Please use this identifier to cite or link to this item: http://hdl.handle.net/2440/35722
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Type: Journal article
Title: Hypnosis antenatal training for childbirth (HATCh): a randomised controlled trial [NCT00282204]
Author: Cyna, A.
Andrew, M.
Robinson, J.
Crowther, C.
Baghurst, P.
Turnbull, D.
Wicks, G.
Whittle, C.
Citation: BMC Pregnancy and Childbirth, 2006; 6(5):WWW 1-WWW 12
Publisher: BioMed Central Ltd.
Issue Date: 2006
ISSN: 1471-2393
1471-2393
Statement of
Responsibility: 
Allan M Cyna, Marion I Andrew, Jeffrey S Robinson, Caroline A Crowther, Peter Baghurst, Deborah Turnbull, Graham Wicks and Celia Whittle
Abstract: BACKGROUND: Although medical interventions play an important role in preserving lives and maternal comfort they have become increasingly routine in normal childbirth. This may increase the risk of associated complications and a less satisfactory birth experience. Antenatal hypnosis is associated with a reduced need for pharmacological interventions during childbirth. This trial seeks to determine the efficacy or otherwise of antenatal group hypnosis preparation for childbirth in late pregnancy. METHODS/DESIGN: A single centre, randomised controlled trial using a 3 arm parallel group design in the largest tertiary maternity unit in South Australia. Group 1 participants receive antenatal hypnosis training in preparation for childbirth administered by a qualified hypnotherapist with the use of an audio compact disc on hypnosis for re-enforcement; Group 2 consists of antenatal hypnosis training in preparation for childbirth using an audio compact disc on hypnosis administered by a nurse with no training in hypnotherapy; Group 3 participants continue with their usual preparation for childbirth with no additional intervention. Women > 34 and < 39 weeks gestation, planning a vaginal birth, not in active labour, with a singleton, viable fetus of vertex presentation, are eligible to participate. Allocation concealment is achieved using telephone randomisation. Participants assigned to hypnosis groups commence hypnosis training as near as possible to 37 weeks gestation. Treatment allocations are concealed from treating obstetricians, anaesthetists, midwives and those personnel collecting and analysing data. Our sample size of 135 women/group gives the study 80% power to detect a clinically relevant fall of 20% in the number of women requiring pharmacological analgesia – the primary endpoint. We estimate that approximately 5–10% of women will deliver prior to receiving their allocated intervention. We plan to recruit 150 women/group and perform sequential interim analyses when 150 and 300 participants have been recruited. All participant data will be analysed, by a researcher blinded to treatment allocation, according to the "Intention to treat" principle with comprehensive pre-planned cost- benefit and subgroup analyses. DISCUSSION: If effective, hypnosis would be a simple, inexpensive way to improve the childbirth experience, reduce complications associated with pharmacological interventions, yield cost savings in maternity care, and this trial will provide evidence to guide clinical practice.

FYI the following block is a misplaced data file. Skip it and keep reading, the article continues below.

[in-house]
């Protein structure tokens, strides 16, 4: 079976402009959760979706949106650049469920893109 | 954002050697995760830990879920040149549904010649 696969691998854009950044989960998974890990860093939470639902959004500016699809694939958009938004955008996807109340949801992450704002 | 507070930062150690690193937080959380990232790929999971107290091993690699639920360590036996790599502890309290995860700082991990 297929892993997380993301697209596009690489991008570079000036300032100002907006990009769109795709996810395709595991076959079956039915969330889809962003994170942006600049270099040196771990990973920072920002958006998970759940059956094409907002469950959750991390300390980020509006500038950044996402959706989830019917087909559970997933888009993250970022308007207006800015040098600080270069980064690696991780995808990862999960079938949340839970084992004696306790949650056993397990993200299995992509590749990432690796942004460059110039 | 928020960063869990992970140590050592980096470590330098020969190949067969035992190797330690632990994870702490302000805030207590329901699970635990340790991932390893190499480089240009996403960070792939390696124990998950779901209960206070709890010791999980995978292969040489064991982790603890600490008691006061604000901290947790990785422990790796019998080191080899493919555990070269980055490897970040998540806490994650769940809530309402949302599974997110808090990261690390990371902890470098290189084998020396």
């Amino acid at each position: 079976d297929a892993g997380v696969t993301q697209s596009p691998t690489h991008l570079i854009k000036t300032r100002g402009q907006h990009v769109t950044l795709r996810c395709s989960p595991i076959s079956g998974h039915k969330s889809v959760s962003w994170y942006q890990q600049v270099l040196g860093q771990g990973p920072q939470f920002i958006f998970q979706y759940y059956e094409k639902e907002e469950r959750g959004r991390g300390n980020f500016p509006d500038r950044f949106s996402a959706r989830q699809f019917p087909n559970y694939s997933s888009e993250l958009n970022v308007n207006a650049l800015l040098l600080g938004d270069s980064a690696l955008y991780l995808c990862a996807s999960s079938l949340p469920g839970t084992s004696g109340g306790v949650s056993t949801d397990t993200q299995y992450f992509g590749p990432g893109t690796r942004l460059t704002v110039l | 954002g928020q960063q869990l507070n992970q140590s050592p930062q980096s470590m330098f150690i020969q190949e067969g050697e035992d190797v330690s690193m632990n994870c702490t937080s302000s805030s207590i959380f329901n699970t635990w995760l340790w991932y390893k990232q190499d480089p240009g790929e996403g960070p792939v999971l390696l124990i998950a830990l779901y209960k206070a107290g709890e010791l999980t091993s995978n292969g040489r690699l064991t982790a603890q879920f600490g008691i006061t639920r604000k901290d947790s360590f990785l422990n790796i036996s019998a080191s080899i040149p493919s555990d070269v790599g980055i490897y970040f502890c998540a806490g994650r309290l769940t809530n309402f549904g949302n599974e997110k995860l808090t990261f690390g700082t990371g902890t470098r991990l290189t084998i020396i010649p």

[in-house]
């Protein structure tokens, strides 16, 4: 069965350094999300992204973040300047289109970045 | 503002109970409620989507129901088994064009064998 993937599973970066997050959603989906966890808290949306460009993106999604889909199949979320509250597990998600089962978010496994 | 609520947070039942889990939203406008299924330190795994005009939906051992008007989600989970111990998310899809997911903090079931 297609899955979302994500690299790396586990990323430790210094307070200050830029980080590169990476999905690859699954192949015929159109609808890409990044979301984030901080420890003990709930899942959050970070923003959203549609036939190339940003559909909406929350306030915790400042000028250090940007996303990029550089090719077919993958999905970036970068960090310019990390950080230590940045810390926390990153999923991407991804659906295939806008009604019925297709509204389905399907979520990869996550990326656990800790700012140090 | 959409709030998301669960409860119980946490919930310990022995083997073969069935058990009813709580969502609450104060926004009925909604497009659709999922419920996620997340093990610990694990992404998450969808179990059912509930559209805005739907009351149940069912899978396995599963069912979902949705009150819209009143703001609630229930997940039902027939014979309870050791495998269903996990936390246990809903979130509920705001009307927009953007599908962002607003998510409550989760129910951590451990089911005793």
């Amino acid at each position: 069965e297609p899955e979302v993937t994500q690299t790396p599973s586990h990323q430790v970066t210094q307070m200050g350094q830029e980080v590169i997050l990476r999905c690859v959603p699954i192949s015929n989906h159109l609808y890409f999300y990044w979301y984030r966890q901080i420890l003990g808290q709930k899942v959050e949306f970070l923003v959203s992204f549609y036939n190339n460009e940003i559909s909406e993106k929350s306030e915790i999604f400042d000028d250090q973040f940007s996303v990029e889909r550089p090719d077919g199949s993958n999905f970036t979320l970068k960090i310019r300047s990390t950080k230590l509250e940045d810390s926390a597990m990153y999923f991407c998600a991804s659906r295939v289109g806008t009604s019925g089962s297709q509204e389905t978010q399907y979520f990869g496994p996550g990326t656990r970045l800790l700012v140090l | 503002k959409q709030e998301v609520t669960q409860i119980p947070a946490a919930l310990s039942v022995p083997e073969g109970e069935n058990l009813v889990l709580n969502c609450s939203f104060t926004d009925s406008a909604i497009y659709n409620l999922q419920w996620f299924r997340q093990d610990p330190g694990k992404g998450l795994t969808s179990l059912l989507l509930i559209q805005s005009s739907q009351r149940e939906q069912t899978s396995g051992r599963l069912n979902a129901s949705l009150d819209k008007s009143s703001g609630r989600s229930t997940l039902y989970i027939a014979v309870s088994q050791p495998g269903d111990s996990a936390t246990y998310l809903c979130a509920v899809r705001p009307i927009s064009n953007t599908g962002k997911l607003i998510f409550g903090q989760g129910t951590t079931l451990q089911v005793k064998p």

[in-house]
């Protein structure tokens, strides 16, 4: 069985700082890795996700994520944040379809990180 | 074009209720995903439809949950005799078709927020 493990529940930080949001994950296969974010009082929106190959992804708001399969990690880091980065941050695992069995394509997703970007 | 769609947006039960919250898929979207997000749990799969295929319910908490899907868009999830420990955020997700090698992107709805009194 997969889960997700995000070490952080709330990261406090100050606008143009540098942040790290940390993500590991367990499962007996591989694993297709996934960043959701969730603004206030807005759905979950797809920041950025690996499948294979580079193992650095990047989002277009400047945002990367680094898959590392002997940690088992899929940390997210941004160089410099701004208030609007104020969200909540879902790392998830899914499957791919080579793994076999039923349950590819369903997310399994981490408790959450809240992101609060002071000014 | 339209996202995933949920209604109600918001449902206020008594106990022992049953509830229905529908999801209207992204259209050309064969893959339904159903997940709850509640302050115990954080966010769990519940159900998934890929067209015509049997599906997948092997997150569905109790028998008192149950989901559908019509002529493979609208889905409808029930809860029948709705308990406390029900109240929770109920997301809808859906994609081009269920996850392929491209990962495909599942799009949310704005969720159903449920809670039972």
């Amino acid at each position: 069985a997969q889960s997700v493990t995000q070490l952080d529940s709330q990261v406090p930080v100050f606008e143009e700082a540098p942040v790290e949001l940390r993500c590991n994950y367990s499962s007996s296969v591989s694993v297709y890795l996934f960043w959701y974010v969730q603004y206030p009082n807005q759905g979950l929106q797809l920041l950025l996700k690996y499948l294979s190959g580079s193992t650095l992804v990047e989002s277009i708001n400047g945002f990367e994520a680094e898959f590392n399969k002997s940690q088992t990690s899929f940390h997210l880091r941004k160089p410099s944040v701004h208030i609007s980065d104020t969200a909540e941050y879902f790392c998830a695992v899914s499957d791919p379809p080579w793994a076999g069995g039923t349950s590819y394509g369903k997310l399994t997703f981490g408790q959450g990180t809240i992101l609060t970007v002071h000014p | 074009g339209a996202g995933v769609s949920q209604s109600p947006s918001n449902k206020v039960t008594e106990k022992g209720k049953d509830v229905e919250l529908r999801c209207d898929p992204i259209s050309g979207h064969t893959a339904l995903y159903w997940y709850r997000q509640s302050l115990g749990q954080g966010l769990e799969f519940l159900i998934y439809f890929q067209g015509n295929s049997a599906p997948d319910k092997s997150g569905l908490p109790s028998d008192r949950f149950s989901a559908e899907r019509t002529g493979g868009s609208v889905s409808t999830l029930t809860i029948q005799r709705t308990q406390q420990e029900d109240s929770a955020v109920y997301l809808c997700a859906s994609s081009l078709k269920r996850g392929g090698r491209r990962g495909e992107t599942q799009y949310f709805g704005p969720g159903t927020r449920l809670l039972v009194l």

Rights: © 2006 Cyna et al; licensee BioMed Central Ltd. This is an Open Access article distributed under the terms of the Creative Commons Attribution License (http://creativecommons.org/licenses/by/2.0), which permits unrestricted use, distribution, and reproduction in any medium, provided the original work is properly cited.
RMID: 0020062185
DOI: 10.1186/1471-2393-6-5
Published version: http://www.biomedcentral.com/1471-2393/6/5
Appears in Collections:Obstetrics and Gynaecology publications

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